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Key impact of soil (Fe/Organic C) ratio on REE shallow groundwater patterns

Abstract : A number of studies have been carried out over the last two decades on the chemistry of rare earth elements (REE) in stream waters and groundwaters. They occur usually as simple REE(III) species, with the exception of Ce. Indeed, among the REE, Ce is the only element that can be oxidized to the (+IV) state, modifying its behaviour. REE are potentially used as tracers of rock/water interaction processes, groundwater flow and mixing, soil genesis, and notably, as proxies for evaluating paleoceanographic and paleoclimatic change by using Ce anomaly development. Previous investigations of the REE geochemistry in groundwaters of the Kervidy/Coët-Dan catchment (Brittany, France) showed a systematic, topography related variation of REE signatures, notably a large negative Ce anomaly in the upper part which decreases from top to bottom of the transect. These studies also showed that REE are carried by organic colloids in these waters. A recent study showed that the strong spatial variation of negative Ce anomaly would be due to the input into the aquifer of REE-rich, Ce anomaly-free, organic colloids located in the uppermost, organic-rich soil horizons. Consequently, one major question arises: why organic colloids show a large negative Ce anomaly at the top and Ce anomaly-free at the bottom? In this context, soil/water interactions performed through soil column experiments, were carried out with several soil samples recovered from top to bottom of two toposequences to understand the origin of the variability of REE patterns in the Kervidy/Coët-Dan catchment. The major carriers phases of the REE pools were determined. Moreover, batch experiments were carried out to investigate the role of organic molecules in the development of Ce anomaly in solution. The results showed: (i) a strong Ce sequestration in oxidized phases such as secondary minerals formed at the frond of altered shale, (ii) a close relationship between soil Fe/Organic C ratio and Ce anomaly in soil solution. Moreover, this study showed (iii) the strong influence of organic molecules in the lack of Ce anomaly in waters by Fe oxyhydroxide dissolution. Furthermore, the REE signature in the Kervidy/Coët-Dan groundwaters appears to be provided in major part by the upper horizon of soil.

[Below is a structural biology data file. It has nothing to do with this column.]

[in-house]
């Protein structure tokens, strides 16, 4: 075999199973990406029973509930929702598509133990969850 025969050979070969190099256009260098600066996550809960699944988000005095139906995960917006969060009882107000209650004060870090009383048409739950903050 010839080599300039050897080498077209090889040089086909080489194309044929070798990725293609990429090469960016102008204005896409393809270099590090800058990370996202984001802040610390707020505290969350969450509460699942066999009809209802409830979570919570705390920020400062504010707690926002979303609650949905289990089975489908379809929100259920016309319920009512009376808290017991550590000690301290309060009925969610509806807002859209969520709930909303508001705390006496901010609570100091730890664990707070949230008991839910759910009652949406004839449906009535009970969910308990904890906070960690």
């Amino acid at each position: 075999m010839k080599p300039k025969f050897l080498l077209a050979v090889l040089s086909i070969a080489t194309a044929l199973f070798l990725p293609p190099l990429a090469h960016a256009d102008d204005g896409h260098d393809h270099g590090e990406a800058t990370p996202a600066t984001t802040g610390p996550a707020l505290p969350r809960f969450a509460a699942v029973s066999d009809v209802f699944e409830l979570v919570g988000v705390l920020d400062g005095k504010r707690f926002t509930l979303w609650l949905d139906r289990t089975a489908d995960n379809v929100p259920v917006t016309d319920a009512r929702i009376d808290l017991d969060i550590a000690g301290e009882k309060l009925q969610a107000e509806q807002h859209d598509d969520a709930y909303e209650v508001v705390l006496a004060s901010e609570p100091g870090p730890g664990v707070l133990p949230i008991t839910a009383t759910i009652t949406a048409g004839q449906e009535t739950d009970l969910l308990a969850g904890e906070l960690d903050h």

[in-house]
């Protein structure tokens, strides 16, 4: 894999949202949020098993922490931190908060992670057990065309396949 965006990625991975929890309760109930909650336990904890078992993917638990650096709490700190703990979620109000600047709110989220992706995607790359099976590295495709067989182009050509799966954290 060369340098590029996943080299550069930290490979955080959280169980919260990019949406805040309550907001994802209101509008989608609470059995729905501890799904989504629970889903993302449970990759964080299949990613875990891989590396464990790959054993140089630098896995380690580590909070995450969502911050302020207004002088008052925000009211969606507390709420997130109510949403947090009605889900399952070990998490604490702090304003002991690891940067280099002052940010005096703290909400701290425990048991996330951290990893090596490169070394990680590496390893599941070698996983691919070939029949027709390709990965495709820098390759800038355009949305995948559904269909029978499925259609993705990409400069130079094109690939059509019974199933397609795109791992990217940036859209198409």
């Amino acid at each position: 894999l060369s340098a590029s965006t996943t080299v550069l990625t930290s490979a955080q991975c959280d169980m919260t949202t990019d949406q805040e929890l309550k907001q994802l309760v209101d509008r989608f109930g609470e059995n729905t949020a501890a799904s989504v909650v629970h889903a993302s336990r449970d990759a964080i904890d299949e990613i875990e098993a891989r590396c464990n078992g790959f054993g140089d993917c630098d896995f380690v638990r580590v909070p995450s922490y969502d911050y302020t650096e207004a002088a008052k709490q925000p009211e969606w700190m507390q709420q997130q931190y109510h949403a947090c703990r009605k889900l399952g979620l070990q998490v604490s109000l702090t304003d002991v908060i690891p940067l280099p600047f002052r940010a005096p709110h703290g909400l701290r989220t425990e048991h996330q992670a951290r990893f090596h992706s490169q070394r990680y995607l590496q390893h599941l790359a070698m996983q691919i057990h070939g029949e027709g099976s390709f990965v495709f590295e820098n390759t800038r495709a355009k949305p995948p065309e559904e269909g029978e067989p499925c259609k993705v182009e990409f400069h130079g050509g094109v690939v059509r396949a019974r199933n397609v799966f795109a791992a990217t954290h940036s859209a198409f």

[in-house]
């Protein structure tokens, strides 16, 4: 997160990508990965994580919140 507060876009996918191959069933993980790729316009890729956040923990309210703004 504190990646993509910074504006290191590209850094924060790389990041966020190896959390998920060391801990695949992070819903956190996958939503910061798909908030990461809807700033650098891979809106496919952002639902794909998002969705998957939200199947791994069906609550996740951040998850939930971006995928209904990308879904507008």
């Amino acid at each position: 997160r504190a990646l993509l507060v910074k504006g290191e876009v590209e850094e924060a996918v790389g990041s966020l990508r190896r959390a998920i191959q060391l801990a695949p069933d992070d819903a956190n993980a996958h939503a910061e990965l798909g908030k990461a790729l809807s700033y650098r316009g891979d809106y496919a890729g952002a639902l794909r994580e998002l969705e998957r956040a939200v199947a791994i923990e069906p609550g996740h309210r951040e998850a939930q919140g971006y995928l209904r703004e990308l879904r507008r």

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Submitted on : Tuesday, February 7, 2012 - 9:27:15 AM
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Mathieu Pédrot, Aline Dia, Mélanie Davranche, Gérard Gruau. Key impact of soil (Fe/Organic C) ratio on REE shallow groundwater patterns. Goldschmidt Conference 2011, 14-19 août 2011, Prague, République Tchèque, Aug 2011, Prague, Czech Republic. 1 p. ⟨insu-00667140⟩

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